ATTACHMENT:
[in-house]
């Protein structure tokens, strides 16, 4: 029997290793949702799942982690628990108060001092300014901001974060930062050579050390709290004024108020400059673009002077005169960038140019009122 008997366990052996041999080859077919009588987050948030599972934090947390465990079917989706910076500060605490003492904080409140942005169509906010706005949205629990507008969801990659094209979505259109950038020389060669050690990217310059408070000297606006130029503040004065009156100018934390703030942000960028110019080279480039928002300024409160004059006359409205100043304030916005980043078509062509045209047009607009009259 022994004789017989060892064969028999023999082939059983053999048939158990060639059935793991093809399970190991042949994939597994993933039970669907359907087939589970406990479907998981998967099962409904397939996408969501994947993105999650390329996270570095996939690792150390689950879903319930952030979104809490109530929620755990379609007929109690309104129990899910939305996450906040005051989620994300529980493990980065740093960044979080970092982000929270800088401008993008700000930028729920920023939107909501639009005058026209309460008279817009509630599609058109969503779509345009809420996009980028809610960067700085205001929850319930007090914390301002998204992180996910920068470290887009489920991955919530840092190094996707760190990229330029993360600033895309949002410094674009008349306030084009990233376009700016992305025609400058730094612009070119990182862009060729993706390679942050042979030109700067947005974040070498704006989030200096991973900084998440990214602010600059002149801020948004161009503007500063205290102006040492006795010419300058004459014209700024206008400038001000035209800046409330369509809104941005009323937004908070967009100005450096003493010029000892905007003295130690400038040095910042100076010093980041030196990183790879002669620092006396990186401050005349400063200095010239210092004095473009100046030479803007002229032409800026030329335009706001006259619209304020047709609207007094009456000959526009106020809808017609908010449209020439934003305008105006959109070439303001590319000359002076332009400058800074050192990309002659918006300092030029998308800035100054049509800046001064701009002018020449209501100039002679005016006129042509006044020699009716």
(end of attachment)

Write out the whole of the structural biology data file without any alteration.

[in-house]
């Protein structure tokens, strides 16, 4: 029997290793949702799942982690628990108060001092300014901001974060930062050579050390709290004024108020400059673009002077005169960038140019009122 008997366990052996041999080859077919009588987050948030599972934090947390465990079917989706910076500060605490003492904080409140942005169509906010706005949205629990507008969801990659094209979505259109950038020389060669050690990217310059408070000297606006130029503040004065009156100018934390703030942000960028110019080279480039928002300024409160004059006359409205100043304030916005980043078509062509045209047009607009009259 022994004789017989060892064969028999023999082939059983053999048939158990060639059935793991093809399970190991042949994939597994993933039970669907359907087939589970406990479907998981998967099962409904397939996408969501994947993105999650390329996270570095996939690792150390689950879903319930952030979104809490109530929620755990379609007929109690309104129990899910939305996450906040005051989620994300529980493990980065740093960044979080970092982000929270800088401008993008700000930028729920920023939107909501639009005058026209309460008279817009509630599609058109969503779509345009809420996009980028809610960067700085205001929850319930007090914390301002998204992180996910920068470290887009489920991955919530840092190094996707760190990229330029993360600033895309949002410094674009008349306030084009990233376009700016992305025609400058730094612009070119990182862009060729993706390679942050042979030109700067947005974040070498704006989030200096991973900084998440990214602010600059002149801020948004161009503007500063205290102006040492006795010419300058004459014209700024206008400038001000035209800046409330369509809104941005009323937004908070967009100005450096003493010029000892905007003295130690400038040095910042100076010093980041030196990183790879002669620092006396990186401050005349400063200095010239210092004095473009100046030479803007002229032409800026030329335009706001006259619209304020047709609207007094009456000959526009106020809808017609908010449209020439934003305008105006959109070439303001590319000359002076332009400058800074050192990309002659918006300092030029998308800035100054049509800046001064701009002018020449209501100039002679005016006129042509006044020699009716």